FROM THE PUBLISHER >>Eyewitness to uprising in Hungary
This week marks the 50th anniversary of the uprising, although thereís not much celebrating in Hungary,
where people died for freedom, because violent demonstrations are taking place against the government.
But the uprising on Oct. 23, 1956, although it was crushed a couple of weeks later with Soviet tanks, eventually
helped destroy the communist empire.
Hundreds of thousands of people who were trapped inside the Soviet empire rose up against communism,
but receiving no help from the West, they had no chance of winning as Soviet tanks rolled into Hungary with
some 30,000 Red Army soldiers. The U.S. stood by and allowed the Kremlin to reassert its control over
the captive nations in eastern Europe. Talk about another intelligence failure. If the U.S. had sent CIA agents
into Hungary, they would have known that Hungarians overwhelmingly opposed the foreign occupiers,
who would have retreated behind their borders with a little shove from the U.S.
But America had no idea of what was going on in Hungary ó the U.S. had just one Hungarian-speaking
agent in place during the revolution. America decided to do nothing even after the Kremlinís puppets were on the run and a coalition government made up of Hungarian patriots gained control in much of the country. But outgunned and crushed, some 200,000 Hungarians fled abroad, most of them to the U.S., where they became productive citizens and founded companies like Intel and other enterprises, some even in Arkansas.
After my family fled across the border into neutral Austria and arrived in America, I found out that Secretary of State John Foster Dulles didnít think the U.S. could risk a showdown with the Kremlin in an area that was under its sphere of influence after the Yalta Agreement at the end of the Second World War. Sure, Radio Free Europe promised help was on the way during the fighting, but the U.S., distracted by the Suez crisis and wary of confronting the Soviets, stood by as Budapest burned.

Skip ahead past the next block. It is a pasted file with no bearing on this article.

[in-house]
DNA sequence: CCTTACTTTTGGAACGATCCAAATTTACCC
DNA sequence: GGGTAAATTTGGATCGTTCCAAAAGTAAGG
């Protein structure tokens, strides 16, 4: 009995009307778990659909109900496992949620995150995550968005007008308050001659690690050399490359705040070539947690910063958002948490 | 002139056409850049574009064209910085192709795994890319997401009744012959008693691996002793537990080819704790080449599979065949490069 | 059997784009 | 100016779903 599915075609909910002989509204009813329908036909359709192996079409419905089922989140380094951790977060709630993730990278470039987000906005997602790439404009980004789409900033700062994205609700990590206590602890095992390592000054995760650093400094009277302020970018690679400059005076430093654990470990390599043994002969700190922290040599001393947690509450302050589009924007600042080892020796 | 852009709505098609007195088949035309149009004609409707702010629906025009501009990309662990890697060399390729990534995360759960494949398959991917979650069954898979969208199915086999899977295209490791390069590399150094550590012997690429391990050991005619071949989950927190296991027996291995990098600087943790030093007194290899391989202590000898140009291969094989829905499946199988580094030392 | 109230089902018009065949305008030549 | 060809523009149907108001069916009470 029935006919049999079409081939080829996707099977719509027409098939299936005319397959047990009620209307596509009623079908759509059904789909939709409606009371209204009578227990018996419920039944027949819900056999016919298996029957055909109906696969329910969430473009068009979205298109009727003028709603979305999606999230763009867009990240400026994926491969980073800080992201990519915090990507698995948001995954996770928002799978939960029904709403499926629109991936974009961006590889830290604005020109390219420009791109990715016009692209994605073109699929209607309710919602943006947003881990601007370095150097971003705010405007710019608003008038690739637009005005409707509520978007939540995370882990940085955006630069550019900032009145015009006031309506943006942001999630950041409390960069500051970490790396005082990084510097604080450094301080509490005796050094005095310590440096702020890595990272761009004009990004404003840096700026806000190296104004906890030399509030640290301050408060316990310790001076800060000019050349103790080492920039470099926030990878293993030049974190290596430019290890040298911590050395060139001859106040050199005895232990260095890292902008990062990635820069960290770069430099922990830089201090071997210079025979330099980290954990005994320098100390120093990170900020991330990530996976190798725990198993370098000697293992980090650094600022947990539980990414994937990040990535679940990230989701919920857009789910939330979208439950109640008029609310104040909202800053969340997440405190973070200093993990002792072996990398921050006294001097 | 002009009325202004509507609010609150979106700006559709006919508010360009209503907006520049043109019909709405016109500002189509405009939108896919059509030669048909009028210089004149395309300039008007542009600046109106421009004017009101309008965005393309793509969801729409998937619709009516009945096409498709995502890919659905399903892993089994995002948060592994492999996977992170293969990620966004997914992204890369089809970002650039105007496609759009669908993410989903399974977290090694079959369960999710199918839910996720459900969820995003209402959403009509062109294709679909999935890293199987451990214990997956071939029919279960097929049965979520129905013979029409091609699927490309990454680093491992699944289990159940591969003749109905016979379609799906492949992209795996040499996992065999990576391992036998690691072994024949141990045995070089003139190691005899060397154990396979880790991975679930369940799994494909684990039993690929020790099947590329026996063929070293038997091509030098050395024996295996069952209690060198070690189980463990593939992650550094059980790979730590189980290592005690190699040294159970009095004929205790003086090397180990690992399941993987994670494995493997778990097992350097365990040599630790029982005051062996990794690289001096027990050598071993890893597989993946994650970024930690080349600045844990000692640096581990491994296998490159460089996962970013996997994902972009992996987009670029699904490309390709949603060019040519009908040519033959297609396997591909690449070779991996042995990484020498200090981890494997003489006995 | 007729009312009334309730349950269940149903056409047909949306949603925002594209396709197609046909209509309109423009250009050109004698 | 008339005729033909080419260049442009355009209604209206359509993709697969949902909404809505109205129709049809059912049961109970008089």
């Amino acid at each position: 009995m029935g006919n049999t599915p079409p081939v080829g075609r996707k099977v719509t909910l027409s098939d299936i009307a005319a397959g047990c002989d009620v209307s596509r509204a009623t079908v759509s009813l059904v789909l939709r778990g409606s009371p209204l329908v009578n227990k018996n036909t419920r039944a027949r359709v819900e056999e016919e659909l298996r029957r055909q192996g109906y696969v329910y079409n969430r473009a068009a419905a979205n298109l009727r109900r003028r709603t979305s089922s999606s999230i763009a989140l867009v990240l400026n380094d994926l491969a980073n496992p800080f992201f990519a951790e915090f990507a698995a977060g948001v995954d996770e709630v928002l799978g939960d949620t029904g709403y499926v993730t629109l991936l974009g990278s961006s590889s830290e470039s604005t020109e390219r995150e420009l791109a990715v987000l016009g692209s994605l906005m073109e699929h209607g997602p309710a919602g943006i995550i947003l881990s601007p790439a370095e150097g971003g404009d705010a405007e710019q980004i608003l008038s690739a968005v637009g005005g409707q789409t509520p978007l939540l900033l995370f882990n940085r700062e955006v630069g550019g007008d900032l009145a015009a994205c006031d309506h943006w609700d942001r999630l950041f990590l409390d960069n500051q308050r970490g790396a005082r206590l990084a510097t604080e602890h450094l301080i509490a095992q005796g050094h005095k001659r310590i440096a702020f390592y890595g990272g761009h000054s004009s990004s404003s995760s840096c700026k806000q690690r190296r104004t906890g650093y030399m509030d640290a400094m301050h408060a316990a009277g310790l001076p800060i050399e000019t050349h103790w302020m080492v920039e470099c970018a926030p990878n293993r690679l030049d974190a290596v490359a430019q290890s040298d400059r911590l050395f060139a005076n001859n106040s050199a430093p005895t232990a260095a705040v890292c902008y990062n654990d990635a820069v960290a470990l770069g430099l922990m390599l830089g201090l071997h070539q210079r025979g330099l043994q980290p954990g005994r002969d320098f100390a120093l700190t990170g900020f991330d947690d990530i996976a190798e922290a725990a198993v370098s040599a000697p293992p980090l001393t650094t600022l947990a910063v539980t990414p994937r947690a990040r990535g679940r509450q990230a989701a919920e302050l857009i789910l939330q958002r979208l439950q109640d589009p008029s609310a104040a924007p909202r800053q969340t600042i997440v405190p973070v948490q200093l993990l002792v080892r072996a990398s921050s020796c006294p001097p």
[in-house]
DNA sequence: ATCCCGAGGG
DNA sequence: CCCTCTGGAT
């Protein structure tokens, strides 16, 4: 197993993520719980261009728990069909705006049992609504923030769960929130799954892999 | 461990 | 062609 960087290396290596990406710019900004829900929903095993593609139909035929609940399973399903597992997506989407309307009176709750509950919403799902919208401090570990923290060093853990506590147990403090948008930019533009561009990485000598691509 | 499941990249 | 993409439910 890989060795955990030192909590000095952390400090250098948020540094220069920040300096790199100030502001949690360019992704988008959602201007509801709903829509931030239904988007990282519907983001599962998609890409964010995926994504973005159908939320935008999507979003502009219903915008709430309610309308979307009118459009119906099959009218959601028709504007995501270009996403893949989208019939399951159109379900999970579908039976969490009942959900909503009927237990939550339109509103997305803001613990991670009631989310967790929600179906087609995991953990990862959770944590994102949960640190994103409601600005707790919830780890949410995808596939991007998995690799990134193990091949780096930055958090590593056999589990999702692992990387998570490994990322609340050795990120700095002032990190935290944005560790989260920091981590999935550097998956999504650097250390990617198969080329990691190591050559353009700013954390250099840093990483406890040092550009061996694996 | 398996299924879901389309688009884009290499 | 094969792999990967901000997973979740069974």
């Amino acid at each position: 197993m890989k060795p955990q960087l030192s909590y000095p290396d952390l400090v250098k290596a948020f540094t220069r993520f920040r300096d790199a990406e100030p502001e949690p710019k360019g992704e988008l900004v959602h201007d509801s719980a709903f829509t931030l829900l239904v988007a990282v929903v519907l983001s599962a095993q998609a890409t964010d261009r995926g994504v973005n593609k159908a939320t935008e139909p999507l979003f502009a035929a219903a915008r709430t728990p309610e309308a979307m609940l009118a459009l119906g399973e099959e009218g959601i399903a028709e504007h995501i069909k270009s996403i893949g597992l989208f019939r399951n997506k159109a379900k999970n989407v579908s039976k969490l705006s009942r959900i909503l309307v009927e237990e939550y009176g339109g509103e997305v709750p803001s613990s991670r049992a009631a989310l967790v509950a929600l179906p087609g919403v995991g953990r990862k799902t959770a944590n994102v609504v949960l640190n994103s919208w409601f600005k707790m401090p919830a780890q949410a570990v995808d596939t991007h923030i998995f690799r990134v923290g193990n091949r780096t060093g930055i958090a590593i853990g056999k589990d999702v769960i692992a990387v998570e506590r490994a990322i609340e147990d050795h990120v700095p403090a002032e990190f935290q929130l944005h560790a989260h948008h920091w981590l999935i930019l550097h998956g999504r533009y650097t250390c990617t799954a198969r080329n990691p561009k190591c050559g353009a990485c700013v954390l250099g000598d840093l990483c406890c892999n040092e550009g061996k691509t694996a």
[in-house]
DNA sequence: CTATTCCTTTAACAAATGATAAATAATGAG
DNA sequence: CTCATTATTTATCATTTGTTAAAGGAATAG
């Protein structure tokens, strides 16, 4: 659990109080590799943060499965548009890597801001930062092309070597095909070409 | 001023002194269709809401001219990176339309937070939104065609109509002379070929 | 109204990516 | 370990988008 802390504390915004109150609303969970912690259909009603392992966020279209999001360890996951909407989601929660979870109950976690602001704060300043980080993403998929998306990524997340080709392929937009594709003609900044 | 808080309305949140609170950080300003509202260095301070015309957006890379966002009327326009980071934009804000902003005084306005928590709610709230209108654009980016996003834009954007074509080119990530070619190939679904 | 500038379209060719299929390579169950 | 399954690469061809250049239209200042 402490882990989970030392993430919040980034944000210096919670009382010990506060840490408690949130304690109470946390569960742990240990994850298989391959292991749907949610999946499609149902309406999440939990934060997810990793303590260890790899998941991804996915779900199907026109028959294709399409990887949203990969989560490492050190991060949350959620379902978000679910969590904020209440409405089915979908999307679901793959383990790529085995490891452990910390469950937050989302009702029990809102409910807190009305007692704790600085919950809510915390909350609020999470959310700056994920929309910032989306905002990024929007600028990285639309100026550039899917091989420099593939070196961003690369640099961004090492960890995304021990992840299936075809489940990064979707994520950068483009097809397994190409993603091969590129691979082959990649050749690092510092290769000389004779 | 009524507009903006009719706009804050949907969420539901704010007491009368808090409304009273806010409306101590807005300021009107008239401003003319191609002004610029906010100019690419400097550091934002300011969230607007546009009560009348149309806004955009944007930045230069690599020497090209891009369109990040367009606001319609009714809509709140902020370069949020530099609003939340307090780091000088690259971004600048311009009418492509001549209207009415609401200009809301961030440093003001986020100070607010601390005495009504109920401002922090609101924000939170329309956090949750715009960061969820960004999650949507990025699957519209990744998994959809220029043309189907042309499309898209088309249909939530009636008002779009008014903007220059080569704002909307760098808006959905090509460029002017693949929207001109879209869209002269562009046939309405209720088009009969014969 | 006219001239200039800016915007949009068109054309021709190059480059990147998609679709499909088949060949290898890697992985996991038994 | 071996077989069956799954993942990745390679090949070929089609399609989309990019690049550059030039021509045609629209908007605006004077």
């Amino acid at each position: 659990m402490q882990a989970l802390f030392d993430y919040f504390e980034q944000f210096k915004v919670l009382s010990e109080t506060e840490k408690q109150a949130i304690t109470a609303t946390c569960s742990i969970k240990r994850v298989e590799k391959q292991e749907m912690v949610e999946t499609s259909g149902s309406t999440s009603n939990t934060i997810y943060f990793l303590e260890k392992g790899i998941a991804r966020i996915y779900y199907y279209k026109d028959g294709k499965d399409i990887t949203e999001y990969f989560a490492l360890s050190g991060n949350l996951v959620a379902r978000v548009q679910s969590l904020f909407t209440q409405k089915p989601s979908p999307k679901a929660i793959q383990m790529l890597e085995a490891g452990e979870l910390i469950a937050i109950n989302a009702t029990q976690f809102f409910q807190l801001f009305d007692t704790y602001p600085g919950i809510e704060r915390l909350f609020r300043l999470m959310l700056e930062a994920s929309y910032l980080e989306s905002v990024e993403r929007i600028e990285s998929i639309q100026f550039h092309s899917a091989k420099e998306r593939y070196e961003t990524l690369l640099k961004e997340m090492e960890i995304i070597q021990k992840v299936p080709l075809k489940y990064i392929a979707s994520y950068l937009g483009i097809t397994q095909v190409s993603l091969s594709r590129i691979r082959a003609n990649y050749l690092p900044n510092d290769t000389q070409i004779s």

A couple of C-130s landing in the capital city with a dozen jeeps and 100 airmen and some U.S. flags and a few rifles would have kept the Soviets out. They wouldnít have risked a nuclear war over Hungary, but the U.S. gave the Kremlin the green light in eastern Europe, putting off communismís demise by some 30 years.
I was just a child, but the Soviets didnít seem that tough to me. Perhaps thatís why I still have a kidís view of the fighting: Maybe itís childish of me to believe that the U.S. could have helped bring democracy to eastern Europe three decades sooner.
The U.S. would have been welcomed as liberators, but maybe thatís just a kid talking 50 years after the fact.
I watched those Soviet tanks rumble into our town, but seeing a picture of a puny Soviet-era tank on display in Budapest this week (and hijacked by some crazed demonstrators), you wonder if the Kremlin would have had the stomach for a fight if the U.S. had dropped just a few weapons into Hungary. The Red Army had seen better days, having defeated the Nazis a decade earlier, but its soldiers werenít eager to fight ordinary citizens wanting their independence.
(Decades later, the Russians lost badly in Afghanistan against the mujahadeen, whom we armed with shoulder-mounted rockets, which, much to our regret, they later turned on us when they evolved into al-Qaeda, but thatís a history lesson for another day.) I keep coming back to our intelligence failures. We do not have the experts who know whatís going on in trouble spots around the world ó or if those experts do exist, theyíre often ignored.
Just as we knew little about revolutionary Hungary ó even though there had been popular uprisings earlier in East Germany and Poland, where thousands of people were also willing to die for freedom ó our governmentís position was that we couldnít help them, even though they looked to America for leadership. Because of an absence of human intelligence on the ground, we often stay out of conflicts that cry out for our support, yet we get bogged down in wars that are hardly worth fighting.